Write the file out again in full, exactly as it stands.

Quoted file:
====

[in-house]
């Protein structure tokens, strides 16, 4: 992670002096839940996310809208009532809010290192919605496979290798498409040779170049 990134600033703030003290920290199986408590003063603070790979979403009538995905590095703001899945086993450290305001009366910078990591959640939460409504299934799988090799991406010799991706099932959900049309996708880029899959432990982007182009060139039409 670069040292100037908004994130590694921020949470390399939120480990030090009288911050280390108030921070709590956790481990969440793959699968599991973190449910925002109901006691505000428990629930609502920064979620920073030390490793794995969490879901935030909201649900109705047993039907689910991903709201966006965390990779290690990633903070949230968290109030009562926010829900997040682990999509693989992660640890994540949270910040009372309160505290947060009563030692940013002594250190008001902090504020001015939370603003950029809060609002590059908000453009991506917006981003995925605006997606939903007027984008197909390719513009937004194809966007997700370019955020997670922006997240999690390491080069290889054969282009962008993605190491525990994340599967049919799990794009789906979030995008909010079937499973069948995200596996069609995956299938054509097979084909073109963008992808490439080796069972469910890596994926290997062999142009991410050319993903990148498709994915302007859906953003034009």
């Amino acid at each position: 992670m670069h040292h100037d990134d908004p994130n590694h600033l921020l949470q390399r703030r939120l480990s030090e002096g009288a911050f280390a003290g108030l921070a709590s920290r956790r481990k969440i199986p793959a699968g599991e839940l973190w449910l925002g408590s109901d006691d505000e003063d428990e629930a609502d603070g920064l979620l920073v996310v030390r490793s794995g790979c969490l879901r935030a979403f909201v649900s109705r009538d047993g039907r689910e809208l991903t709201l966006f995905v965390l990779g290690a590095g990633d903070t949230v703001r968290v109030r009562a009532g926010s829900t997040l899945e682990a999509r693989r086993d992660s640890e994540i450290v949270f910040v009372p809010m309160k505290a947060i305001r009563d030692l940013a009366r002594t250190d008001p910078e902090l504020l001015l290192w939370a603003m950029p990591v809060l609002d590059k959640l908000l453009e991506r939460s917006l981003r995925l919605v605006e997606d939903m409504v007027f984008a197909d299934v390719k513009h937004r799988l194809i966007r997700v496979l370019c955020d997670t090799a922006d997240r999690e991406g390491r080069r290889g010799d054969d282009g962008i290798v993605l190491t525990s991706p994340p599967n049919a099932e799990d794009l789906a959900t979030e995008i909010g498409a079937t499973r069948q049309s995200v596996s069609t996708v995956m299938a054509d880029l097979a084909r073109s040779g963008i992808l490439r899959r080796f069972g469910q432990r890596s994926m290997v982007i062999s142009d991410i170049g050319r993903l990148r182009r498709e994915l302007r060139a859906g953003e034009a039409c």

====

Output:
[in-house]
């Protein structure tokens, strides 16, 4: 992670002096839940996310809208009532809010290192919605496979290798498409040779170049 990134600033703030003290920290199986408590003063603070790979979403009538995905590095703001899945086993450290305001009366910078990591959640939460409504299934799988090799991406010799991706099932959900049309996708880029899959432990982007182009060139039409 670069040292100037908004994130590694921020949470390399939120480990030090009288911050280390108030921070709590956790481990969440793959699968599991973190449910925002109901006691505000428990629930609502920064979620920073030390490793794995969490879901935030909201649900109705047993039907689910991903709201966006965390990779290690990633903070949230968290109030009562926010829900997040682990999509693989992660640890994540949270910040009372309160505290947060009563030692940013002594250190008001902090504020001015939370603003950029809060609002590059908000453009991506917006981003995925605006997606939903007027984008197909390719513009937004194809966007997700370019955020997670922006997240999690390491080069290889054969282009962008993605190491525990994340599967049919799990794009789906979030995008909010079937499973069948995200596996069609995956299938054509097979084909073109963008992808490439080796069972469910890596994926290997062999142009991410050319993903990148498709994915302007859906953003034009």
């Amino acid at each position: 992670m670069h040292h100037d990134d908004p994130n590694h600033l921020l949470q390399r703030r939120l480990s030090e002096g009288a911050f280390a003290g108030l921070a709590s920290r956790r481990k969440i199986p793959a699968g599991e839940l973190w449910l925002g408590s109901d006691d505000e003063d428990e629930a609502d603070g920064l979620l920073v996310v030390r490793s794995g790979c969490l879901r935030a979403f909201v649900s109705r009538d047993g039907r689910e809208l991903t709201l966006f995905v965390l990779g290690a590095g990633d903070t949230v703001r968290v109030r009562a009532g926010s829900t997040l899945e682990a999509r693989r086993d992660s640890e994540i450290v949270f910040v009372p809010m309160k505290a947060i305001r009563d030692l940013a009366r002594t250190d008001p910078e902090l504020l001015l290192w939370a603003m950029p990591v809060l609002d590059k959640l908000l453009e991506r939460s917006l981003r995925l919605v605006e997606d939903m409504v007027f984008a197909d299934v390719k513009h937004r799988l194809i966007r997700v496979l370019c955020d997670t090799a922006d997240r999690e991406g390491r080069r290889g010799d054969d282009g962008i290798v993605l190491t525990s991706p994340p599967n049919a099932e799990d794009l789906a959900t979030e995008i909010g498409a079937t499973r069948q049309s995200v596996s069609t996708v995956m299938a054509d880029l097979a084909r073109s040779g963008i992808l490439r899959r080796f069972g469910q432990r890596s994926m290997v982007i062999s142009d991410i170049g050319r993903l990148r182009r498709e994915l302007r060139a859906g953003e034009a039409c």